Let’s be clear, I did think about how to get new clients but my thought lasted around 3secs during a web code binge developing my first thinkLuke website when I started freelancing on the Sunshine Coast. I knew I wanted to be on the first page of google for “website design Sunshine Coast“, not “web design Sunshine Coast”, it had to be “website” as according to my research in 2009 that keyword phrase had the same search traffic with slightly less competition – meaning it’ll be easier to rank for.
My steps were as follows:
After University I worked for a web company and learnt a lot about processes, SEO and planning. During my time here I actively sort out other jobs whether they were freelance or part time I applied, if I was successful I’d asked if the job could be preformed from home. Luckily I landed a continuous job with almost guaranteed 20hr/week of design work. The Stage was set.
I saved $4000 working for an agency on a yearly salary of $40,000 over 6 months (easy!) and the most money I had ever had in my life.
I quit my agency job and launched my freelance website within 2 weeks of non-stop designing and coding, along with my ‘ad hok’ SEO implementation which I learnt mostly online and while working for another website design agency on the Sunshine Coast. In fact if it wasn’t for the said company my SEO efforts may have been useless, so thank you. You can achieve a lot when you are really determined and I was.
Simple, I created several pages making sure the URL, Meta Description, Title, H1’s etc all had my keyword phrase. From here I set about creating an online presence for my website, which involved creating a bunch of social media profiles and the usual stuff any web guy would suggest.
Then I built my back links, mainly from Web Design CSS Galleries – you can pay an Indian employee twenty bucks and they’ll submit your website link, along with a screen shot and description to over 50 website’s. These websites are basically showcases of website design, like a gallery for other designer’s to get inspiration. I managed to get a heap of back links.
Within 2 weeks my website on the first page of google for “website design sunshine coast” – I was pumped. And then the inquiries slowly started to trickle into my inbox.
The results of my SEO efforts
As you can see the traffic spike to almost 2000 visitors in 1 day, which was all un-targeted traffic from the back link strategy. While this generated absolutely no leads it did boost my Domain Authority giving thinkluke.com a pagerank 3 within a few months – which helped with my website ranking for other keywords and boosting my ranking for “website design sunshine coast”.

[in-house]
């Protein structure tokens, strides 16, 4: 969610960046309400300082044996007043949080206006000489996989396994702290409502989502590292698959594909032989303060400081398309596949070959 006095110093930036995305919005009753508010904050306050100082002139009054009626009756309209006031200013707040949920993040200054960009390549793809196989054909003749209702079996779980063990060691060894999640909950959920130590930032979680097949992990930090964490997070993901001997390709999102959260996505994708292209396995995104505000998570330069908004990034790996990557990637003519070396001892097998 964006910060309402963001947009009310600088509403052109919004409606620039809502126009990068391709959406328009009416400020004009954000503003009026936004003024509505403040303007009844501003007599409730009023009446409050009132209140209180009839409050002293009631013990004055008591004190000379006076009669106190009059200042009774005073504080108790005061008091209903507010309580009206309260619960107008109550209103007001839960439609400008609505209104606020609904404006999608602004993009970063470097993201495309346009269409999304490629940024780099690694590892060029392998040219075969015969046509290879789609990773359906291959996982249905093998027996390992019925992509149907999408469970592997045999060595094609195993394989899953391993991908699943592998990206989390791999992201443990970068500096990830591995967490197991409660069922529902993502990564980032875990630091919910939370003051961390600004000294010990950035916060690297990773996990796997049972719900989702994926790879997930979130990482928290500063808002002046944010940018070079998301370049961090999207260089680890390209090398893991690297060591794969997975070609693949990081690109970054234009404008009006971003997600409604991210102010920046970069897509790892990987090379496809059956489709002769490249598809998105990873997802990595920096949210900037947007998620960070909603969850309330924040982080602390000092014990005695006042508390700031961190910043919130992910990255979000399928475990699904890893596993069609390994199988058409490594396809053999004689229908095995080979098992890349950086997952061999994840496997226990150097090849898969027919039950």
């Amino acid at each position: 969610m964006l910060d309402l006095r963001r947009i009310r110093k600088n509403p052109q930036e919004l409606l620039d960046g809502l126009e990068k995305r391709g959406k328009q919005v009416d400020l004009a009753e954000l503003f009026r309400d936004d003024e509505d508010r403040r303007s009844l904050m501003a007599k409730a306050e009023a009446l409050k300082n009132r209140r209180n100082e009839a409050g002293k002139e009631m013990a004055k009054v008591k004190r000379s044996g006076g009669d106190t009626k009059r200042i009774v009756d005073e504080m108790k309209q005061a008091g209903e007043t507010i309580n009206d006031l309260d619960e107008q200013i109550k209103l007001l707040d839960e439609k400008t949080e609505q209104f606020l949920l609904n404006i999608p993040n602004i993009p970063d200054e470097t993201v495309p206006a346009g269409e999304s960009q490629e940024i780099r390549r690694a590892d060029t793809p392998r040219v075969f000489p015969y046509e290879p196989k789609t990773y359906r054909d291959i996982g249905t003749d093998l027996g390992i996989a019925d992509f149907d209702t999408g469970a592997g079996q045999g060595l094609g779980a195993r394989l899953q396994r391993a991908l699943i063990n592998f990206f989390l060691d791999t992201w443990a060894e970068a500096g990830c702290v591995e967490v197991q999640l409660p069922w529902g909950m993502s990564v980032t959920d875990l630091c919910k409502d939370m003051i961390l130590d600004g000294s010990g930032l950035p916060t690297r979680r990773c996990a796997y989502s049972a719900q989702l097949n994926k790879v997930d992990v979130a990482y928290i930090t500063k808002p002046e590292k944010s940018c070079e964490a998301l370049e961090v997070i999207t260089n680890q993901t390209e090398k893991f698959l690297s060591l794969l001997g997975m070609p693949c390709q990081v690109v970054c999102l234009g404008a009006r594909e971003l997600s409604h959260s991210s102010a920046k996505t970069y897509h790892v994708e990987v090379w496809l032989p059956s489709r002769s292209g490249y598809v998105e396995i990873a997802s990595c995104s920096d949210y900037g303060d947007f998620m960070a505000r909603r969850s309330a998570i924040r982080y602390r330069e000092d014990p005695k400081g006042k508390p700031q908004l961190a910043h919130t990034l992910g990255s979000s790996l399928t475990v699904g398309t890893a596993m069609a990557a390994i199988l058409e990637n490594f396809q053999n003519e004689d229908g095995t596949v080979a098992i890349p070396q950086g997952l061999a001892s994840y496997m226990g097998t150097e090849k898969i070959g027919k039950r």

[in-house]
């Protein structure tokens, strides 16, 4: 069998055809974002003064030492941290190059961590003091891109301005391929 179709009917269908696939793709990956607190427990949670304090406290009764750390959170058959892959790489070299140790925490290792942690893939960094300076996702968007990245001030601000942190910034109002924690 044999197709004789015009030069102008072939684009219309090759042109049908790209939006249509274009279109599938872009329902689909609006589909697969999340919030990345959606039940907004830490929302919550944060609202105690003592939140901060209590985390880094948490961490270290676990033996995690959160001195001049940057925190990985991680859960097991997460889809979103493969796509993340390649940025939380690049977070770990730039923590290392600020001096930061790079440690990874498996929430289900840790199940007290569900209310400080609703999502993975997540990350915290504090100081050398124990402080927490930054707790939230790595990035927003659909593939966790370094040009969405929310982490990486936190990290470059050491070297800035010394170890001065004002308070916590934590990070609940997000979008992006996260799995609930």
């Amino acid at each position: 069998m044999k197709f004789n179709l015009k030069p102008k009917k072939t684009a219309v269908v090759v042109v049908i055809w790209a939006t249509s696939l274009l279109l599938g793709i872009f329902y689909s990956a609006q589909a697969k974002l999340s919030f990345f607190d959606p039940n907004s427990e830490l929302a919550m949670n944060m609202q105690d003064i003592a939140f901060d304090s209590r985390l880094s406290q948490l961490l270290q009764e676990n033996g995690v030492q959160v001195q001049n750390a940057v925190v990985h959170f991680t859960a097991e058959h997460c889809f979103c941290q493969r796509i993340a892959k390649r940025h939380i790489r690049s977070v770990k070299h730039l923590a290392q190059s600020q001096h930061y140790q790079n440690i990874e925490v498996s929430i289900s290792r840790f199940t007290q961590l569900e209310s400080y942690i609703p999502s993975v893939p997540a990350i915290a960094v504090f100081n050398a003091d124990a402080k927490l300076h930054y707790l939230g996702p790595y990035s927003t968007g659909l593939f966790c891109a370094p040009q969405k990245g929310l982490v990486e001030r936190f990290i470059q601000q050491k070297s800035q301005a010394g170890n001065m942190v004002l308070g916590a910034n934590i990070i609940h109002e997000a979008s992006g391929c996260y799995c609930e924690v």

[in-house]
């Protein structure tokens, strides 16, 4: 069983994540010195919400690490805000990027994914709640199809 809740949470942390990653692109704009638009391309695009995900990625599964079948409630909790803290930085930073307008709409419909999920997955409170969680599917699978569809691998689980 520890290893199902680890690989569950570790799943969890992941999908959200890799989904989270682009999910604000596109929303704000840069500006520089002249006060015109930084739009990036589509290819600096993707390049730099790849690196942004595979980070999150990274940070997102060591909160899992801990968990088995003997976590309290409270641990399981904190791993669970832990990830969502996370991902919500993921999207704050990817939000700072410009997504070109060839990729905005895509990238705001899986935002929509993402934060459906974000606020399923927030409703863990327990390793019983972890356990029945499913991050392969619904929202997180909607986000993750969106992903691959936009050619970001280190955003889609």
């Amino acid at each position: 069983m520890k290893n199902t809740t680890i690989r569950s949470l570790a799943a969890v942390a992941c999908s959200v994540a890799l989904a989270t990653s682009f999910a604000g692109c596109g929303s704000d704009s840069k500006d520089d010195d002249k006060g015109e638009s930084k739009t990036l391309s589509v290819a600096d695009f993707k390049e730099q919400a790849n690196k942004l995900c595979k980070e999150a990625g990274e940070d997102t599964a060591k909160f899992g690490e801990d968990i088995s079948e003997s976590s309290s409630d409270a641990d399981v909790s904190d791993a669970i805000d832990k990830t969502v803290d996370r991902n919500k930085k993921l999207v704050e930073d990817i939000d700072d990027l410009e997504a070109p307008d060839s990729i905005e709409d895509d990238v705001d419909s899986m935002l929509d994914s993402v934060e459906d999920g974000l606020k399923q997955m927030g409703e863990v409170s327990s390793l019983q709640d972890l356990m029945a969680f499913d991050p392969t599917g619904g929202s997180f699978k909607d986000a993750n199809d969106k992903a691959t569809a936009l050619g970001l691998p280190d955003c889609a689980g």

Some of my biggest clients have come from that keyword alone, I know for a fact when a company is looking to hire a web design company they’ll google “web(site) design Sunshine Coast” and open the first 6-8 links and send out their brief for tender.
SEO is the single most important aspect of my thinkLuke website business, without it I’d be out of business, that’s why it is so important to stay on top, well at least until recently.
Lately my strategy has changed as I have less need for new clients, as I’m working for several clients on an ongoing basis, however I always welcome new projects. I’m also juggling several other online projects that require a great deal of time.
Along the way I acquired quite a few jobs from word of mouth – which in a services industry as a sole trader is the 2nd most important aspect to actually running a successful business.
Over the 5 or so years of running thinkLuke I’ve consistently turned over profit, generally double the income of a med-level website designer at an agency on the Sunshine Coast while I used to charge almost half the price of other companies. The main thing for me was, I always had full control of the projects. That is why I started freelancing in the first place, so I could determine everything – to create better work.
In this post we’ll explore the new thinkLuke logo, branding and website, which is similar to what I do for lots of new startup business that need everything from branding to a website.
I finally had the chance over christmas 2013 to update my branding, website and get business cards printed after 5 years as a freelancer these are my first set of cards!